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African American Studies and Post Colonialism

African American Studies and Post Colonialism

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Published by: dhiraj on Nov 24, 2008
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African American Studies and Postcolonialism 
"Colonial racism is no different from any other racism."-Frantz Fanon-
A Need To Talk Back 
 
W
hile African American Studies and Postcolonial studies are viably different fields, a sharedgoal of destabilizing racial hierarchies lends itself to other issues held in common. Discussionsof power relationships between the colonizer and the colonized are sometimes similar to studieson slavery and relationships between masters and slaves. The current reality, within the UnitedStates and so called ³Post-colonies,´ of lingering forms of discrimination and racism towardsminority populations bridges these two studies together through a joint target on neocolonialism.Critical of current American educational policy, prominent black feminist bell hooks states, ³I believe that black experience has been and continues to be one of internal colonialism´ (148). Aneed to ³decolonize´ the mindset of contemporary America fuels current efforts in reclaimingand recovering ³minority´ history and literature. New sociological and literary approaches tohistory (Hazel Carby¶s Reconstructing Womanhood: The Emergence of the Afro-AmericanWoman Novelist, for example) become useful methods for reclaiming the past and forgingculturally sensitive paradigms for the future. Critics like Henry Louis Gates, Barbara Christian,Ella Shohat and Homi Bhabha become connected through a need to ³talk back.´*Map taken from The New World Border (1996) by Guillermo Gómez-Peña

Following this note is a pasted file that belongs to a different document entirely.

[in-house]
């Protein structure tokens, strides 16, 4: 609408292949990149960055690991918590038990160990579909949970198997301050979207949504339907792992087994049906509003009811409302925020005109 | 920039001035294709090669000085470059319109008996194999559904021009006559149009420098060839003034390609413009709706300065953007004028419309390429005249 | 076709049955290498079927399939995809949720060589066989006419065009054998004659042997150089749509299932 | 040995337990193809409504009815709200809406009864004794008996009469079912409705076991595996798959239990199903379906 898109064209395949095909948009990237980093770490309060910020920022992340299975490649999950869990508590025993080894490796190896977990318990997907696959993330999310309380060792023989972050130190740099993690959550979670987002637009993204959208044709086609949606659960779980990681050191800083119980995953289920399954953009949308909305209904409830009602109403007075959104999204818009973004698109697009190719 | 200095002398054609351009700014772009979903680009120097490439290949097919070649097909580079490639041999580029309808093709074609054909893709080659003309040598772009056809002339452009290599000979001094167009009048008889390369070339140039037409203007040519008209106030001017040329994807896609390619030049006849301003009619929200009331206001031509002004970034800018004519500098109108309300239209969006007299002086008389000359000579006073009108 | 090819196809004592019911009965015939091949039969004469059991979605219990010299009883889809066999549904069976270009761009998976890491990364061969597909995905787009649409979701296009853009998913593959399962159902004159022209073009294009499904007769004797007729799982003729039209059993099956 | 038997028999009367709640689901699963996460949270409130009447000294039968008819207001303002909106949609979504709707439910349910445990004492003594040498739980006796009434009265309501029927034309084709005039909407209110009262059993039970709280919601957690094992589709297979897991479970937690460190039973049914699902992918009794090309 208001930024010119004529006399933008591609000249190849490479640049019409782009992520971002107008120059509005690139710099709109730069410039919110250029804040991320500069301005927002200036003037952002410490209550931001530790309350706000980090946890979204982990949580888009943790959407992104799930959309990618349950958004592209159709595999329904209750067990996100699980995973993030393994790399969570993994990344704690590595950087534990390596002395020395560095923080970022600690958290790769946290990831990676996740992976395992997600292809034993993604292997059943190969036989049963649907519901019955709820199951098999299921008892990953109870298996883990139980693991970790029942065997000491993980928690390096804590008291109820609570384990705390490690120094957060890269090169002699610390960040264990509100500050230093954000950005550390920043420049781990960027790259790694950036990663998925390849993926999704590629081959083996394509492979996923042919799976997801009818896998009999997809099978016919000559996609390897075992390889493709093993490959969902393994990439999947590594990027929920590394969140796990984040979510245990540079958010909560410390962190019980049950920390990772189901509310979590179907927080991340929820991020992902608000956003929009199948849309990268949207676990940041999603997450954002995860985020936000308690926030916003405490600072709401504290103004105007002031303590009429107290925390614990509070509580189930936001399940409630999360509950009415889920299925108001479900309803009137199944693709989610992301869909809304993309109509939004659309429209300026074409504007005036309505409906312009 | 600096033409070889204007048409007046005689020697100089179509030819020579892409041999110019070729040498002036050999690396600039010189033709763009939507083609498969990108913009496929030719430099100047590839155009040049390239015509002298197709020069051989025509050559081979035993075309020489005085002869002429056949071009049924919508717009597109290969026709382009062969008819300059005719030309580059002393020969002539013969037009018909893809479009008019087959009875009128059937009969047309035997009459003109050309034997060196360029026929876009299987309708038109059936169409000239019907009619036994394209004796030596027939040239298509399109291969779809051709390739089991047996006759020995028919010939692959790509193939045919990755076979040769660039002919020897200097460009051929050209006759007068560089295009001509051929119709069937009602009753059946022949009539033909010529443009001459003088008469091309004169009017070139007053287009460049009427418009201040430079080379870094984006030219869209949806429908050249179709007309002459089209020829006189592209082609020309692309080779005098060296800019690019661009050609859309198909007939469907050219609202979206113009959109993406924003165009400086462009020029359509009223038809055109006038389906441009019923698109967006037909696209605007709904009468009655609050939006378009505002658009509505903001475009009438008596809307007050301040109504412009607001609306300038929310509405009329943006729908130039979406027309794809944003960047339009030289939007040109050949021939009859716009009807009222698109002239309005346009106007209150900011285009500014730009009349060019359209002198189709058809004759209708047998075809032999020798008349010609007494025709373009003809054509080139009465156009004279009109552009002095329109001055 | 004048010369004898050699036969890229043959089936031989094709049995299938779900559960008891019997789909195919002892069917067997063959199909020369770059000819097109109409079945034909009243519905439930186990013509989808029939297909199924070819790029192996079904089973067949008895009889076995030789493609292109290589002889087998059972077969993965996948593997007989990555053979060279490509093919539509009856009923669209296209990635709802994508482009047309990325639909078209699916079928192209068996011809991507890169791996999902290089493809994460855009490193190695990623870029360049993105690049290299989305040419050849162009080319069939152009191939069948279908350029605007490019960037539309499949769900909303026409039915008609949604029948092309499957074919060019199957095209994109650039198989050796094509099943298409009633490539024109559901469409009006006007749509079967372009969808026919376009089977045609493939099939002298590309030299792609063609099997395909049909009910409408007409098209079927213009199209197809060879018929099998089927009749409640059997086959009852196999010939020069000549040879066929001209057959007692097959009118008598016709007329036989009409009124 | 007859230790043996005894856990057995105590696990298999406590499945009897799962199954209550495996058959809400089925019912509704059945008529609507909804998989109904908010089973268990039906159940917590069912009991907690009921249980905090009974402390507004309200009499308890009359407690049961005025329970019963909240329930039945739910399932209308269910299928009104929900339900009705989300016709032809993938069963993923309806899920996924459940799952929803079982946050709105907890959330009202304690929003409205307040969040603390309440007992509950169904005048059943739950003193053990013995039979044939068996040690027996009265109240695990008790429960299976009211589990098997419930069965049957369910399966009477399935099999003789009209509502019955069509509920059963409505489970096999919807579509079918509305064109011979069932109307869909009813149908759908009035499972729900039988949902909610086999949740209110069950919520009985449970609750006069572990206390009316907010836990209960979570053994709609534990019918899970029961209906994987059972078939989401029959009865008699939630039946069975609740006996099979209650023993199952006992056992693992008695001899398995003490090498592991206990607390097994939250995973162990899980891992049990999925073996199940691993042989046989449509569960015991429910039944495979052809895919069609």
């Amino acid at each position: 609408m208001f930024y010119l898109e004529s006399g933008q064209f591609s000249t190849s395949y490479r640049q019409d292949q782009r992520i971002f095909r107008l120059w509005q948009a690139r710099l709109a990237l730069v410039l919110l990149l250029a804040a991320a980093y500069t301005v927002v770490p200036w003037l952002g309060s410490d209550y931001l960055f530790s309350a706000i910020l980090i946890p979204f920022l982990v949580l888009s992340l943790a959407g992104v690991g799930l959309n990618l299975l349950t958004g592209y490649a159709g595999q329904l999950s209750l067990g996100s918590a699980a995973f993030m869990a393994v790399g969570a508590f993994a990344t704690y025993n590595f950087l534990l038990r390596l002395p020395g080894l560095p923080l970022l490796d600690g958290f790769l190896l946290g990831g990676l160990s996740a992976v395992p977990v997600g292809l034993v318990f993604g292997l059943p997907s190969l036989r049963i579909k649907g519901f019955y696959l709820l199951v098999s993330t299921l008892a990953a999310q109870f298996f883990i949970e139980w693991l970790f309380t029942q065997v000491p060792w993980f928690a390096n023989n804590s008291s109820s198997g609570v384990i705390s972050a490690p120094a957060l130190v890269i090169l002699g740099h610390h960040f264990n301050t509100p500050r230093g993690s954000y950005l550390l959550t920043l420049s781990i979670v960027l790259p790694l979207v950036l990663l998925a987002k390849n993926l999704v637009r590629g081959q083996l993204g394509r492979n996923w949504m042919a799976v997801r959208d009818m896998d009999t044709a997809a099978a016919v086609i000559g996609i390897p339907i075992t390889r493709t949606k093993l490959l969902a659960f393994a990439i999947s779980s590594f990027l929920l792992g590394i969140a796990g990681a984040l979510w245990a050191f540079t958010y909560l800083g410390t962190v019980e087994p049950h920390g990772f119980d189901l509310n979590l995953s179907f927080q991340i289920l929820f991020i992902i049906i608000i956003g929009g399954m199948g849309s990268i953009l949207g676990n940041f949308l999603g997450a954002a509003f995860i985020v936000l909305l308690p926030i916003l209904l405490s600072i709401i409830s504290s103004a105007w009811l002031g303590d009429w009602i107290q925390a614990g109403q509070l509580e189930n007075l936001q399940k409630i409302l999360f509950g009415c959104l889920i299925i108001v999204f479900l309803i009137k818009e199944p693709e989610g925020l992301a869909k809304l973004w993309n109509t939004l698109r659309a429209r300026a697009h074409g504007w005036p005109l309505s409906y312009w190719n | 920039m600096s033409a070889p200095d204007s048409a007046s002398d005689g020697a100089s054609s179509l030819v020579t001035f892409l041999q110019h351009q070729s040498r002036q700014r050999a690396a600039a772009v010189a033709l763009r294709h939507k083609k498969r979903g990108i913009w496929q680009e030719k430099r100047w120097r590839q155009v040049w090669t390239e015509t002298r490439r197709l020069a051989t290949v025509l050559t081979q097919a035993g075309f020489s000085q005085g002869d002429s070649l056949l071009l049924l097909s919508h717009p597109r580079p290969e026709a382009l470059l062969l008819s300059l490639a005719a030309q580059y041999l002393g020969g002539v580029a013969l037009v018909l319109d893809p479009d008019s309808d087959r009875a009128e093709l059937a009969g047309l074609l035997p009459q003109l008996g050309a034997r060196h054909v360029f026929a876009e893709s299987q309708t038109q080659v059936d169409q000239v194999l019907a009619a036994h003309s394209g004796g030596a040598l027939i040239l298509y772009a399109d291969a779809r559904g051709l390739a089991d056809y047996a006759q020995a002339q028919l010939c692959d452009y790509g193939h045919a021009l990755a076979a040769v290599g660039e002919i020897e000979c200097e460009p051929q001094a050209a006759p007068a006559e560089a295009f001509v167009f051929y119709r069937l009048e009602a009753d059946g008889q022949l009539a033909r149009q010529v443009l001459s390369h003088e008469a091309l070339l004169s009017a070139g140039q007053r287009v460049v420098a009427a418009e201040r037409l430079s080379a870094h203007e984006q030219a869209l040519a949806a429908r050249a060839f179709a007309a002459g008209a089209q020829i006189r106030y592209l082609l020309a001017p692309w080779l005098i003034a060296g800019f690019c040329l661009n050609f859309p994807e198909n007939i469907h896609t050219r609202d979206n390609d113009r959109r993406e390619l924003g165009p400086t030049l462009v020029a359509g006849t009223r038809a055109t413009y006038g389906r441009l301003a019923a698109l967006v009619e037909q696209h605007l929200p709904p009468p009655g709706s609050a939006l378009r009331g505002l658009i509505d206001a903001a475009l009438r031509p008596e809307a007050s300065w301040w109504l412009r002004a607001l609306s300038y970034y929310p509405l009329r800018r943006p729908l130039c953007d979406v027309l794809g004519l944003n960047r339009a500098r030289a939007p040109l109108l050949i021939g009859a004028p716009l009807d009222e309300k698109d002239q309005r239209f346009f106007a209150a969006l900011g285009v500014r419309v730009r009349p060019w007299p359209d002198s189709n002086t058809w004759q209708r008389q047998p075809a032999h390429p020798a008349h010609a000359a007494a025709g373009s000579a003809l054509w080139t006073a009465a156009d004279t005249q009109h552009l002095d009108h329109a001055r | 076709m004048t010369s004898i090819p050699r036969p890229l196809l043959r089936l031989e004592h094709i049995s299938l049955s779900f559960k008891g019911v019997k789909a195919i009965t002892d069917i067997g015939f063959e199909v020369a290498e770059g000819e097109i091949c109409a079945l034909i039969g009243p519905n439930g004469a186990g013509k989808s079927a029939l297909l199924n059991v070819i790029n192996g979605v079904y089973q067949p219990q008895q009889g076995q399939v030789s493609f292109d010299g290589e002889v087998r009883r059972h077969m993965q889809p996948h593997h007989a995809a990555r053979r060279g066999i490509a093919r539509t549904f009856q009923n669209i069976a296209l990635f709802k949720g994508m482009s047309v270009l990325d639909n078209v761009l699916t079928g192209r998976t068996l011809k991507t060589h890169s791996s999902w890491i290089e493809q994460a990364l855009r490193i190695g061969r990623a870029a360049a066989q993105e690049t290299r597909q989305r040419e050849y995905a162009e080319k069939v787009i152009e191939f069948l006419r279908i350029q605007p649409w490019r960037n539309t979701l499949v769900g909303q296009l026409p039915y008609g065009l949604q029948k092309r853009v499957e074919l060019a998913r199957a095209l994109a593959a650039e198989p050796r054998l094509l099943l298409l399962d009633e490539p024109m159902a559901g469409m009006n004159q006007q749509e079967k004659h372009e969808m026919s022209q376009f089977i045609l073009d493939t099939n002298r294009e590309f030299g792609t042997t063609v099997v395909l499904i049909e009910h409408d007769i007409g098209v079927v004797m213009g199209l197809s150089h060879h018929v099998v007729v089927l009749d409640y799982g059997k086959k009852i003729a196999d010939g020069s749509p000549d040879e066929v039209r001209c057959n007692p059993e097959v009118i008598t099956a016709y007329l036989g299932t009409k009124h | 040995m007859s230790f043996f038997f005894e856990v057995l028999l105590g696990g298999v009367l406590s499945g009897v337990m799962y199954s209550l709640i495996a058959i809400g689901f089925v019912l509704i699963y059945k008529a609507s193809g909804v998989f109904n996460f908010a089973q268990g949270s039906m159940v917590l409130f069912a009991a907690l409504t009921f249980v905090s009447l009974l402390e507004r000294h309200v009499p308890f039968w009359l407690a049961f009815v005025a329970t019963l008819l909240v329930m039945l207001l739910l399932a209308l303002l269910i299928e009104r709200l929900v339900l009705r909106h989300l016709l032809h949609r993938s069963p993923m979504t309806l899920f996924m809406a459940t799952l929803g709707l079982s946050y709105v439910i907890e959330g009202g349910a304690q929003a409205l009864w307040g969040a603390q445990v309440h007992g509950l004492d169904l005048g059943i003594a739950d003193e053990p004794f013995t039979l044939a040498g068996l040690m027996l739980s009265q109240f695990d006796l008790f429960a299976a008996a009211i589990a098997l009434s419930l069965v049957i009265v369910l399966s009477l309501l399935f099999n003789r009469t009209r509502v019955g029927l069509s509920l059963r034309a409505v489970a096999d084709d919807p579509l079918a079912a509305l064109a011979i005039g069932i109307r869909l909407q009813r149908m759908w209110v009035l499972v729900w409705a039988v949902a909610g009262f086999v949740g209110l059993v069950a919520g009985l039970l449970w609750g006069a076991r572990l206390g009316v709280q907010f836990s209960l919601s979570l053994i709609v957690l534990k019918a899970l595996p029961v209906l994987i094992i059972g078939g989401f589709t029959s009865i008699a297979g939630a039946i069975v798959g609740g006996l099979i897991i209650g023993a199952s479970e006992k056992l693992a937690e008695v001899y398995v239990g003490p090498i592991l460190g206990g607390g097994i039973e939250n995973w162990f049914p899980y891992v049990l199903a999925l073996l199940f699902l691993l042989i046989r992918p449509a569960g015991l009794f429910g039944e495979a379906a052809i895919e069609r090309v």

Race and Multiculturalism in Academia: Writing Back 
 
 
 
A